Brazen Bid for Presidential Immunity in Burma
Dec 23, NY: Burma’s parliament should reject a proposed law that would shield former presidents from prosecution for crimes committed during their terms in office, Human Rights Watch said.
Published in the state-run newspaper on December 21, 2015, the Former Presidents Security Bill grants immunity to former heads of state “from any prosecution for actions during his term.” Outlined in article 10, this provision would protect former presidents from domestic prosecution for even the most serious crimes committed while in office, including war crimes and crimes against humanity.
“The Former Presidents Security Bill is a brazen attempt to shoehorn immunity from prosecution into the president’s retirement package,” said Phil Robertson, deputy Asia director. “The immunity provision should be stripped from the proposed law so that President Thein Sein and future Burmese presidents remain accountable for any crimes they commit.”
The draft law consists of 14 clauses that outline the government’s commitment to support retired presidents, such as lifetime funding for a bodyguard and other personal security measures.
The bill was announced during the final parliamentary session of the current government, which reconvened shortly after the National League of Democracy’s (NLD) landslide victory in the November 8 elections. The session will continue until the end of January 2016. President Thein Sein and the ruling Union Solidarity and Development Party (USDP) have promised a smooth transition of power to the new NLD-led government. Yet the proposed provision on presidential immunity suggests that the military and USDP want to ensure that their leaders cannot be prosecuted for past criminal offenses.
Impunity for Burma’s longstanding military government is already enshrined in article 445 of the 2008 constitution, which prohibits prosecution of officials of former military juntas including the State Law and Order Restoration Council (SLORC) (1988-1997) and the State Peace and Development Council (SPDC) (1997-2011), of which Thein Sein served as prime minister until 2010. Article 445 blocks justice for the victims of decades of human rights violations carried out under military rule.
Burmese military personnel also enjoy effective immunity as the commander in chief serves as final arbiter in matters of military jurisdiction. However, since 2011 the military commander has referred some cases of military personnel to be prosecuted in civilian courts for offenses related to sexual violence against women and young girls, use of child soldiers, and murder.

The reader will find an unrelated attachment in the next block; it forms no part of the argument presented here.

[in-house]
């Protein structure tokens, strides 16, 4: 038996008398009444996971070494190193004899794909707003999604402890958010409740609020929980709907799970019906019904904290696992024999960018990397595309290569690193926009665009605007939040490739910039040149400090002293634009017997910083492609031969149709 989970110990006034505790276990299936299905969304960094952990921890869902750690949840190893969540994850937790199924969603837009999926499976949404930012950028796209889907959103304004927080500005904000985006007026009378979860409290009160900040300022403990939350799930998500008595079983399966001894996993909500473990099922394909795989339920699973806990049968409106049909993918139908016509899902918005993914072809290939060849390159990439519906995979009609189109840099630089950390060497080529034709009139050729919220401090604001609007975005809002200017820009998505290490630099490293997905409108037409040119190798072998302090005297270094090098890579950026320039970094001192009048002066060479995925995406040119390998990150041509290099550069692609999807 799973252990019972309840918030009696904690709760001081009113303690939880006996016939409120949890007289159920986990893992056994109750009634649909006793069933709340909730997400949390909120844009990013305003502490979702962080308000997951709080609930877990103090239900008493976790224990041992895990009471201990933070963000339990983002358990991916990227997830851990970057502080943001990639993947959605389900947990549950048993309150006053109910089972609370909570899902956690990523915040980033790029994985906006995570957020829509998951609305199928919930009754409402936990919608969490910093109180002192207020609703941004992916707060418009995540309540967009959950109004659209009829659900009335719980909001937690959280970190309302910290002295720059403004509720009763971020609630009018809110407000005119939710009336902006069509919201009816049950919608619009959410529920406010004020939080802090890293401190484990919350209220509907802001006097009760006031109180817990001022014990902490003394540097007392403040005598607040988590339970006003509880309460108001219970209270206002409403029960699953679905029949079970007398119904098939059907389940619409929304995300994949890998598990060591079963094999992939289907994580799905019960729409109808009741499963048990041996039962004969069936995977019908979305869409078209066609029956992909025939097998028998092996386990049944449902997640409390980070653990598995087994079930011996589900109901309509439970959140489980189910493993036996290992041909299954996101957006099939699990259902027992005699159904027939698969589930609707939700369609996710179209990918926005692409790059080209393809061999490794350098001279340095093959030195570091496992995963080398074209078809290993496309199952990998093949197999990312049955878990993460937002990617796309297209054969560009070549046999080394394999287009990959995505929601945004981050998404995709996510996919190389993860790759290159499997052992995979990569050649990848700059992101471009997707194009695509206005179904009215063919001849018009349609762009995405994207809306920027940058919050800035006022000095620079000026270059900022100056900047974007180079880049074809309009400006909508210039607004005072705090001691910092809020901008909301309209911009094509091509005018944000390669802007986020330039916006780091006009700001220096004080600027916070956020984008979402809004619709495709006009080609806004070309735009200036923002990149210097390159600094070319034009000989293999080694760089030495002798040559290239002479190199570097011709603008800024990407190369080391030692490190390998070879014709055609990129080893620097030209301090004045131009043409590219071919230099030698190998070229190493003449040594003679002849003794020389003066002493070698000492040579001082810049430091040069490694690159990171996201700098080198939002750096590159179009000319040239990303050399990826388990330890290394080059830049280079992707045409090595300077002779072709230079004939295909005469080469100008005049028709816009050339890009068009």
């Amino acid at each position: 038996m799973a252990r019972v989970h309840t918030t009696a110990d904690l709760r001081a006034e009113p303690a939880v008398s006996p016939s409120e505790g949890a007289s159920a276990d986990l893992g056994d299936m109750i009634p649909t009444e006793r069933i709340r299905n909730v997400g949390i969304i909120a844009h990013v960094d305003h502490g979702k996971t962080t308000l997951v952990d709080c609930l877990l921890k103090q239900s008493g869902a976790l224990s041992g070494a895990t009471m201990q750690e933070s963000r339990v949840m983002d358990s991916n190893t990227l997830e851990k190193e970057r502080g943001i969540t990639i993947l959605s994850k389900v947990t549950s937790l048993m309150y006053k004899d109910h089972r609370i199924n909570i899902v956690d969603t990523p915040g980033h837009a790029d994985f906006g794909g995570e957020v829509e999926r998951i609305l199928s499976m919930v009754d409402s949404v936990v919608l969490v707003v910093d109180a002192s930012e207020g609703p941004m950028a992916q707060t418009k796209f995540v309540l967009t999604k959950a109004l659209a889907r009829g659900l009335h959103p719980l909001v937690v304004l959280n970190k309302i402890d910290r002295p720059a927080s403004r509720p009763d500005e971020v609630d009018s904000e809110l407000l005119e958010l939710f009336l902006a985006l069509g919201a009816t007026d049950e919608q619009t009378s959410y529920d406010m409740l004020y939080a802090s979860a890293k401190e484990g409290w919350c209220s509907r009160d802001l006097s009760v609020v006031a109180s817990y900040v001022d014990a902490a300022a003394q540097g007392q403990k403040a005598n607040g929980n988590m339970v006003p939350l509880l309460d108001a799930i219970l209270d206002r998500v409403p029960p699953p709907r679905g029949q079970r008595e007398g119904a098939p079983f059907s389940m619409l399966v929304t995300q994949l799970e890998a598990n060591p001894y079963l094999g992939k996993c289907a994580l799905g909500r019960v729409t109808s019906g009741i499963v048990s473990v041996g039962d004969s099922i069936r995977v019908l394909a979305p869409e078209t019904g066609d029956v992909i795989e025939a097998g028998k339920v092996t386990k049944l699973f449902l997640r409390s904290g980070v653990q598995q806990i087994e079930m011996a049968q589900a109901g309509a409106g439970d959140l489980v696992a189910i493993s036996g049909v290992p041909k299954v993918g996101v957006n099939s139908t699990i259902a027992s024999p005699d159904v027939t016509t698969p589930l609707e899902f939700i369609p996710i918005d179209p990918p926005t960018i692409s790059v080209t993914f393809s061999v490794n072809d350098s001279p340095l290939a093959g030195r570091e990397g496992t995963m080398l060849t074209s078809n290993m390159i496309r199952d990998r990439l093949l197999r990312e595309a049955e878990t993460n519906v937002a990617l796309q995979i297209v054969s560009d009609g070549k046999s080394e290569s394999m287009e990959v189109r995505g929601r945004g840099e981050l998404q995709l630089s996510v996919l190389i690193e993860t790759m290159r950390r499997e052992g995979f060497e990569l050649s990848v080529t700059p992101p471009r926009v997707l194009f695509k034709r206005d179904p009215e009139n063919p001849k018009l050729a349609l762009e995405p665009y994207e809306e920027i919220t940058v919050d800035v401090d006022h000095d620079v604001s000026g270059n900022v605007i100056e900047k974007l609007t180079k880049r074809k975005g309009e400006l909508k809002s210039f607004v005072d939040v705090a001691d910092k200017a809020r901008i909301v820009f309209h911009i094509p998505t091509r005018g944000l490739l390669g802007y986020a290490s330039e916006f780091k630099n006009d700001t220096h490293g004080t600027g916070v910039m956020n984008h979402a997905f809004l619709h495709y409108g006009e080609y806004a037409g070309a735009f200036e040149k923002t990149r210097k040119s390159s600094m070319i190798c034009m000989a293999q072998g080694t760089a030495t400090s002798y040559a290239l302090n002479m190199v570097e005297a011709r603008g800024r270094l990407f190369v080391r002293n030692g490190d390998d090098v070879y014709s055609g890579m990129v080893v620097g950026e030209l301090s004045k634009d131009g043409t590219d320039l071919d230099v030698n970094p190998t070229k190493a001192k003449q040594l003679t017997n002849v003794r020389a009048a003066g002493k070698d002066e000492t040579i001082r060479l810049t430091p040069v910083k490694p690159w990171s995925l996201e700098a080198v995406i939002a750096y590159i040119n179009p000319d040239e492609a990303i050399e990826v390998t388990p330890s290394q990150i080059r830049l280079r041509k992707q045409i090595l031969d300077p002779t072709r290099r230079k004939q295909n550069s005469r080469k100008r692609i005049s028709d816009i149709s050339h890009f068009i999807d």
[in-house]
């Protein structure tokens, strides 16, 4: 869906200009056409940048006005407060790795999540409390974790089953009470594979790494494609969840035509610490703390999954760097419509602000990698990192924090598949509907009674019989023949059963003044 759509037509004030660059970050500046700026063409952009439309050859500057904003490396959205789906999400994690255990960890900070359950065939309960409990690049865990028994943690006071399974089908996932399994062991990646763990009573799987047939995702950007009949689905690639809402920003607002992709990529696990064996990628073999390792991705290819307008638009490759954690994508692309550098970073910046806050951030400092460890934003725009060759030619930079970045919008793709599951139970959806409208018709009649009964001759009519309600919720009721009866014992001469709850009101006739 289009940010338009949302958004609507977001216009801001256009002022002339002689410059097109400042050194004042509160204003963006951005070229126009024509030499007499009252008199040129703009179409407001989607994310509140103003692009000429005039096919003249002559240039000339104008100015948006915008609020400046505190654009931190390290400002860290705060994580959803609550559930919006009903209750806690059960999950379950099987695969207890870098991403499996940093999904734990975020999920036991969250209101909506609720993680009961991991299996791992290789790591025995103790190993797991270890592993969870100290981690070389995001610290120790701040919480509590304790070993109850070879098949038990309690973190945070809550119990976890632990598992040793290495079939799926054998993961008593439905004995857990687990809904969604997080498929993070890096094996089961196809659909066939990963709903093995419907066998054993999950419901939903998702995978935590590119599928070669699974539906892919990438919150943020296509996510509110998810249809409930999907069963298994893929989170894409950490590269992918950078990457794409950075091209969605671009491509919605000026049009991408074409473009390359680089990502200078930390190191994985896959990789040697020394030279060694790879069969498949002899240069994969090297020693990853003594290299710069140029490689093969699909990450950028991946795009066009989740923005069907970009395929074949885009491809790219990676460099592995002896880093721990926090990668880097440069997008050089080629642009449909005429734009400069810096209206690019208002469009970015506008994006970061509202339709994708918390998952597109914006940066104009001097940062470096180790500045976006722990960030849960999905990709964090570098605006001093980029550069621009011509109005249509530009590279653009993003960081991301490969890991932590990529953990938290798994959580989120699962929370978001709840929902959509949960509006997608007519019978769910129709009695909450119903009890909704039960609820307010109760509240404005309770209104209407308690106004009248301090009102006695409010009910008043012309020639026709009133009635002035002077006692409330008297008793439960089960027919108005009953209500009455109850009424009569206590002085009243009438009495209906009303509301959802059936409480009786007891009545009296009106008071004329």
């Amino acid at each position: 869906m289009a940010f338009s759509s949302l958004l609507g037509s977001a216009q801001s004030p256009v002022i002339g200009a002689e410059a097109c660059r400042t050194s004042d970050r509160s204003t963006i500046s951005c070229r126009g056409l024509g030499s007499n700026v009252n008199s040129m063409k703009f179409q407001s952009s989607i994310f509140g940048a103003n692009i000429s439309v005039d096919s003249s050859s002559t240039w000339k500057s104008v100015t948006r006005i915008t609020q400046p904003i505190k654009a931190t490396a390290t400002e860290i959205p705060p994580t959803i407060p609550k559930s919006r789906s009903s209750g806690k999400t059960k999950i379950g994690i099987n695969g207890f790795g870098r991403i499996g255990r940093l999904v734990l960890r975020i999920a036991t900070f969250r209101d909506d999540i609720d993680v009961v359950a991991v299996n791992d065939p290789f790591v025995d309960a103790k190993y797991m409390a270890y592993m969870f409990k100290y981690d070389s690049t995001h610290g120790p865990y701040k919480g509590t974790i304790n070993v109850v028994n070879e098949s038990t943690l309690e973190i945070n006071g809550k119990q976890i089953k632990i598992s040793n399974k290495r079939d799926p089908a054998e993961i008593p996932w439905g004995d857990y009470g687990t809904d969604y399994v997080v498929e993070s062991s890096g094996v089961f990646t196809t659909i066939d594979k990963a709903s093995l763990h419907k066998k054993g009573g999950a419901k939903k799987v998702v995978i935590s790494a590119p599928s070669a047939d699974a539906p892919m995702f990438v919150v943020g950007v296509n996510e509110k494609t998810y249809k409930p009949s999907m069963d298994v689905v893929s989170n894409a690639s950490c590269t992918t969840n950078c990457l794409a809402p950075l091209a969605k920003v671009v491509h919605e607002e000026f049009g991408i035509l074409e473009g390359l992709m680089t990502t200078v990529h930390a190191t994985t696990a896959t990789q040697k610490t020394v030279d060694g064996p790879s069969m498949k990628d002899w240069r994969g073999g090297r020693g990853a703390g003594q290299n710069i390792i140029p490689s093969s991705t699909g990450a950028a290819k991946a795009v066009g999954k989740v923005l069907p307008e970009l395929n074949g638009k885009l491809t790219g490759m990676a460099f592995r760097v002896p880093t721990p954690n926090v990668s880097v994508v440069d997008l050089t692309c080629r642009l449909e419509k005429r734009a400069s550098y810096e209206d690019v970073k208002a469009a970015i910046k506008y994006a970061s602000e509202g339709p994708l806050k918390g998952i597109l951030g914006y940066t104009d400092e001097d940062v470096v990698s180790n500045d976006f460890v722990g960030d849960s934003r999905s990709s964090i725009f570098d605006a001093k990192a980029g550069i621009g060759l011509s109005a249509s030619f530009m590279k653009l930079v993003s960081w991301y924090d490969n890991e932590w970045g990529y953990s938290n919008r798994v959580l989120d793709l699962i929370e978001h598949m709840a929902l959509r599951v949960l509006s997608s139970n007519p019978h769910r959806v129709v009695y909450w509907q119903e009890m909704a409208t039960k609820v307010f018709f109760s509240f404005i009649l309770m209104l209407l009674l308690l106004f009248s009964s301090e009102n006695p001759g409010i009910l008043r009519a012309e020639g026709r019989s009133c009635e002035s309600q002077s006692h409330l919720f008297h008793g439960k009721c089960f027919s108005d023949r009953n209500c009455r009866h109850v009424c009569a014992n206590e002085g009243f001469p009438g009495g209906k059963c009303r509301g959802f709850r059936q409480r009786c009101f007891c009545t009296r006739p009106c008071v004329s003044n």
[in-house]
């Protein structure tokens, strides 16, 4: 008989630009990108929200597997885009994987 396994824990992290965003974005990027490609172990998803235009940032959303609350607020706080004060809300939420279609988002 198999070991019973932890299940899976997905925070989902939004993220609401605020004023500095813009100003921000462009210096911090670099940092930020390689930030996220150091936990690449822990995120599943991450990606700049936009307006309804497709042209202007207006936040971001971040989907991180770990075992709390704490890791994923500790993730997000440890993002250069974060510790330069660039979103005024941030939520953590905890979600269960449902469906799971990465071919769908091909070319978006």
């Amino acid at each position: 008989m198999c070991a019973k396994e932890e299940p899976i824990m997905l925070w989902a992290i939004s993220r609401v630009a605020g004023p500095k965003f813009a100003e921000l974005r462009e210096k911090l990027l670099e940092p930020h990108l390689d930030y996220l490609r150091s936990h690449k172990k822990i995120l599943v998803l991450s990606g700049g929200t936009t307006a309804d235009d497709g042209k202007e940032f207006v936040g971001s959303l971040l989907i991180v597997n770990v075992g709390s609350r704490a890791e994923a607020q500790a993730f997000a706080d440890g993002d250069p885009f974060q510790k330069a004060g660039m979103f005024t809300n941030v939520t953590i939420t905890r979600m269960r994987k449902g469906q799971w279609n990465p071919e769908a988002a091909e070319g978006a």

Domestic immunity from prosecution would not spare past Burmese leaders from prosecution for international crimes before international tribunals, including the International Criminal Court (ICC). Although Burma is not a member of the ICC, war crimes and crimes against humanity could still be tried by the court with United Nations Security Council approval. Article 27 of the ICC’s Rome Statute on “Irrelevance of official capacity” states that heads of state and government are not exempt from criminal liability and that national immunities provide no bar to prosecution. Under the concept of universal jurisdiction, grave crimes including war crimes, torture, and crimes against humanity can be prosecuted by a country even if the crimes were not committed on its territory, or by or against one of its nationals.
“Instead of providing another protective blanket for the already well-shielded officials of past military governments, the parliament should act to ensure that all Burmese are equal under the law,” Robertson said. “By making domestic prosecutions more difficult, the government is sending a signal that serious crimes may have to be addressed by international or foreign courts, where domestic immunities are irrelevant.”
The Oslo Times